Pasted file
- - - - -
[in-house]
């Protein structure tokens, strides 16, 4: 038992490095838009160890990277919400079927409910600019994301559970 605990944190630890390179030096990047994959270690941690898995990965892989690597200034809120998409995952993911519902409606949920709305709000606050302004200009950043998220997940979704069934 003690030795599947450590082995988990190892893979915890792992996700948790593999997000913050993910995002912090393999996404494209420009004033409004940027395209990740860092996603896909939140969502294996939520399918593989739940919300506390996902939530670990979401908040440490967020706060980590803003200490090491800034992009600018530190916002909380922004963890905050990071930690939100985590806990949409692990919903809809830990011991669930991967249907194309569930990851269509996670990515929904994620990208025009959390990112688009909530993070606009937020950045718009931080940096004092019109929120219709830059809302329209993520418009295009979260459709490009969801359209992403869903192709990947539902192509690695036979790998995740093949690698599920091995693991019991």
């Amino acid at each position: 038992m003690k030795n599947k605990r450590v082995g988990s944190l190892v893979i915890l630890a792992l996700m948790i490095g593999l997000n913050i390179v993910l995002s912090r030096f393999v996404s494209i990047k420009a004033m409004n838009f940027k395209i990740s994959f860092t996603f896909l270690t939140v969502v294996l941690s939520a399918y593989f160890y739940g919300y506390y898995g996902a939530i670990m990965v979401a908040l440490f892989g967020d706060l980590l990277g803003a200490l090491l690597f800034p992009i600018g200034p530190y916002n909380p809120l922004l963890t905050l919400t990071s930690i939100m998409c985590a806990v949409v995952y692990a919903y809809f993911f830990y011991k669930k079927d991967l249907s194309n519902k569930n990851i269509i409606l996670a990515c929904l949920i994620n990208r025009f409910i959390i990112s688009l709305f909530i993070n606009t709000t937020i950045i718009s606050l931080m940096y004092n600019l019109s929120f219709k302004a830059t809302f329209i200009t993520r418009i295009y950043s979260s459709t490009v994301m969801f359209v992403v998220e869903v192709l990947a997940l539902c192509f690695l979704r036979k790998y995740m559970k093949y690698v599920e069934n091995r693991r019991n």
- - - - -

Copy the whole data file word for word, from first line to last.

[in-house]
């Protein structure tokens, strides 16, 4: 038992490095838009160890990277919400079927409910600019994301559970 605990944190630890390179030096990047994959270690941690898995990965892989690597200034809120998409995952993911519902409606949920709305709000606050302004200009950043998220997940979704069934 003690030795599947450590082995988990190892893979915890792992996700948790593999997000913050993910995002912090393999996404494209420009004033409004940027395209990740860092996603896909939140969502294996939520399918593989739940919300506390996902939530670990979401908040440490967020706060980590803003200490090491800034992009600018530190916002909380922004963890905050990071930690939100985590806990949409692990919903809809830990011991669930991967249907194309569930990851269509996670990515929904994620990208025009959390990112688009909530993070606009937020950045718009931080940096004092019109929120219709830059809302329209993520418009295009979260459709490009969801359209992403869903192709990947539902192509690695036979790998995740093949690698599920091995693991019991």
């Amino acid at each position: 038992m003690k030795n599947k605990r450590v082995g988990s944190l190892v893979i915890l630890a792992l996700m948790i490095g593999l997000n913050i390179v993910l995002s912090r030096f393999v996404s494209i990047k420009a004033m409004n838009f940027k395209i990740s994959f860092t996603f896909l270690t939140v969502v294996l941690s939520a399918y593989f160890y739940g919300y506390y898995g996902a939530i670990m990965v979401a908040l440490f892989g967020d706060l980590l990277g803003a200490l090491l690597f800034p992009i600018g200034p530190y916002n909380p809120l922004l963890t905050l919400t990071s930690i939100m998409c985590a806990v949409v995952y692990a919903y809809f993911f830990y011991k669930k079927d991967l249907s194309n519902k569930n990851i269509i409606l996670a990515c929904l949920i994620n990208r025009f409910i959390i990112s688009l709305f909530i993070n606009t709000t937020i950045i718009s606050l931080m940096y004092n600019l019109s929120f219709k302004a830059t809302f329209i200009t993520r418009i295009y950043s979260s459709t490009v994301m969801f359209v992403v998220e869903v192709l990947a997940l539902c192509f690695l979704r036979k790998y995740m559970k093949y690698v599920e069934n091995r693991r019991n």